Part Two of a Two-Part Series
Change is a part of all of our lives, and that’s true for organizations as well. In this column we share part two of our conversation with Byron Johnson, senior project director at CompassPoint Nonprofit Services on the topic of succession planning. Part one discussed the need for an emergency succession plan. This column discusses departure-defined succession planning, that is, when an organization knows in advance that the executive director or CEO intends to leave.
Q: What is a departure-defined succession plan?
A: It is a plan for an organization’s leader’s planned departure, usually within two or more years. This plan includes identifying the agency’s goals moving forward, determining what skills their successor will need to achieve those goals, and identifying what in the agency needs “upgrading” (for example, board governance abilities or fundraising capacity) in order for the agency to thrive. A two-year timeline gives the departing executive and others time to address the changes needed before a successor comes on board.
Related to this is another way of thinking about succession planning: Strategic Leader Development, which is the ongoing practice of defining an organization’s strategic vision, identifying the leadership and managerial skills necessary to carry out that vision, and recruiting and maintaining talented individuals who have or can develop those skills. This is also sometimes referred to as “building the bench.”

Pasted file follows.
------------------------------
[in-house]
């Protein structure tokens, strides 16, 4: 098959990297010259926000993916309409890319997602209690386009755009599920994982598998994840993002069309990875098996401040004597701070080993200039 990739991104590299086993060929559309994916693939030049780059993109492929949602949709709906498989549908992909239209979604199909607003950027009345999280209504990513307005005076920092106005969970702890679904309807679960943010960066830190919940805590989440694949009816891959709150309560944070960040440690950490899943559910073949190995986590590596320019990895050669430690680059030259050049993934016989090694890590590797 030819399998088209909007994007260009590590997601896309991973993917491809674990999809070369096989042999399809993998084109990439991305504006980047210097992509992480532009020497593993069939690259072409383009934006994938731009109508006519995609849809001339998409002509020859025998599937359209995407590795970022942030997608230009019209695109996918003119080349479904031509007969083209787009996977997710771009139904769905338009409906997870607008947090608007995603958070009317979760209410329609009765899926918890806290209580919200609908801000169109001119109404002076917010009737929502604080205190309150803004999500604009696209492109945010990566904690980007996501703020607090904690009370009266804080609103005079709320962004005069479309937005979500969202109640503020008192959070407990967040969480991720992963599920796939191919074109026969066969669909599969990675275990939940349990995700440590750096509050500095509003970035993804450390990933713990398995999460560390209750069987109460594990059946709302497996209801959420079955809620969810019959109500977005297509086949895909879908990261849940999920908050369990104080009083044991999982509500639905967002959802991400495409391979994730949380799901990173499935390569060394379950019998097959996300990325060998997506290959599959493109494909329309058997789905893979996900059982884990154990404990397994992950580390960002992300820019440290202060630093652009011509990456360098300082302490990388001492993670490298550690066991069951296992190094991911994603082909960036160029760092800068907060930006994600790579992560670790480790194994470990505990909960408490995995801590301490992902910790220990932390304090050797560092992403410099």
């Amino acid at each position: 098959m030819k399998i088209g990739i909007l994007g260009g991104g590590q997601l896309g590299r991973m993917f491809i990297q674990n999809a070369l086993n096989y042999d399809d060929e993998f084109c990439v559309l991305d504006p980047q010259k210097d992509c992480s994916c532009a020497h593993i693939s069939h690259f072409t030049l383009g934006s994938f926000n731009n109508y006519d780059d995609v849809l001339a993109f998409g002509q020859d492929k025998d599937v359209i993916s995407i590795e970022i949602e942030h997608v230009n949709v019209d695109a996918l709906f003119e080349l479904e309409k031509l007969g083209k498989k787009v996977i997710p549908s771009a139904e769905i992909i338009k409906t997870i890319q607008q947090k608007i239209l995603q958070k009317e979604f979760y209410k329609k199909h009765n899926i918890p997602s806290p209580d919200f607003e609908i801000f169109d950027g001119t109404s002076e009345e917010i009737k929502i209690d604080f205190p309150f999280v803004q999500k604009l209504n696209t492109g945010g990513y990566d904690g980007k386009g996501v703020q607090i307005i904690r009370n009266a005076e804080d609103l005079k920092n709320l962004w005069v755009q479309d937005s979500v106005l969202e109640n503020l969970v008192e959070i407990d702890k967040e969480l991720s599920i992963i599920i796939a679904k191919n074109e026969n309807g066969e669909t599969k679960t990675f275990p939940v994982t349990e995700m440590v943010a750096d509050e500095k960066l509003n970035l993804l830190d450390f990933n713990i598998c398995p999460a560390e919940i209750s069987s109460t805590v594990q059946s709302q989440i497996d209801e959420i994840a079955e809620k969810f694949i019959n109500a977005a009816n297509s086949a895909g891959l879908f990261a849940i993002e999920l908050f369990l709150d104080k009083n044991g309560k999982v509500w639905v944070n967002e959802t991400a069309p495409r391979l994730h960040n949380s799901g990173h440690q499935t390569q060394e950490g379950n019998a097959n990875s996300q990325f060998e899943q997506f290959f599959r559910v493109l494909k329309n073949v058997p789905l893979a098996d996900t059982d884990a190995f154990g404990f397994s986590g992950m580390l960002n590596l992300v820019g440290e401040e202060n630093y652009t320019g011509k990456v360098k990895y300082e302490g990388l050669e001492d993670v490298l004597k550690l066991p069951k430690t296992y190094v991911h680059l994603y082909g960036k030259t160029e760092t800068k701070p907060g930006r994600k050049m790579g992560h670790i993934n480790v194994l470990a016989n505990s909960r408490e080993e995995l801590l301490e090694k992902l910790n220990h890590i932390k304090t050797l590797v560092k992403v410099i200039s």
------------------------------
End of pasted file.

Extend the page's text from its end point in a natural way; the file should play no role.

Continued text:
Q: What should a departure-defined succession plan include?
A: It should include the following elements:
1. A plan for dealing with the personal and professional barriers for the departing executive director.
2. Setting a date for the executive director’s last day.
3. Plans for grooming their successor (when appropriate).
4. Integrating the succession plan into the broader strategic plan.
5. A communications plan – who will be told when about the departure and when?
6. Conducting a “sustainability audit” to identify the operational upgrades needed.
7. Plans for solidifying the management team, if applicable.
8. Identifying board and staff backups for the executive’s key relationships.
9. A plan for putting finances in order.
10. A plan for building financial reserves and securing multi-year funding.
11. Agreement on the executive director’s emeritus role, if the departing executive will have an ongoing formal relationship with the agency.
Q: How does the presence or absence of a succession plan impact fundraising?
A: Most funders and supporters breathe a sigh of relief when there is some form of succession planning rooted in an organization. Knowing that the organization can and will continue in the face of leadership transition makes everyone feel at ease and as a result prevents many fundraising hiccups that may occur during a transition.
For more detailed information on succession planning, visit www.compasspoint.org or www.transitionguides.com.
Mel and Pearl Shaw are the owners of Saad & Shaw. They help nonprofit organizations and institutions rethink revenue sources. They are the authors of “How to Solicit a Gift: Turning Prospects into Donors.” Visit them at www.saadandshaw.com or call 522-8727.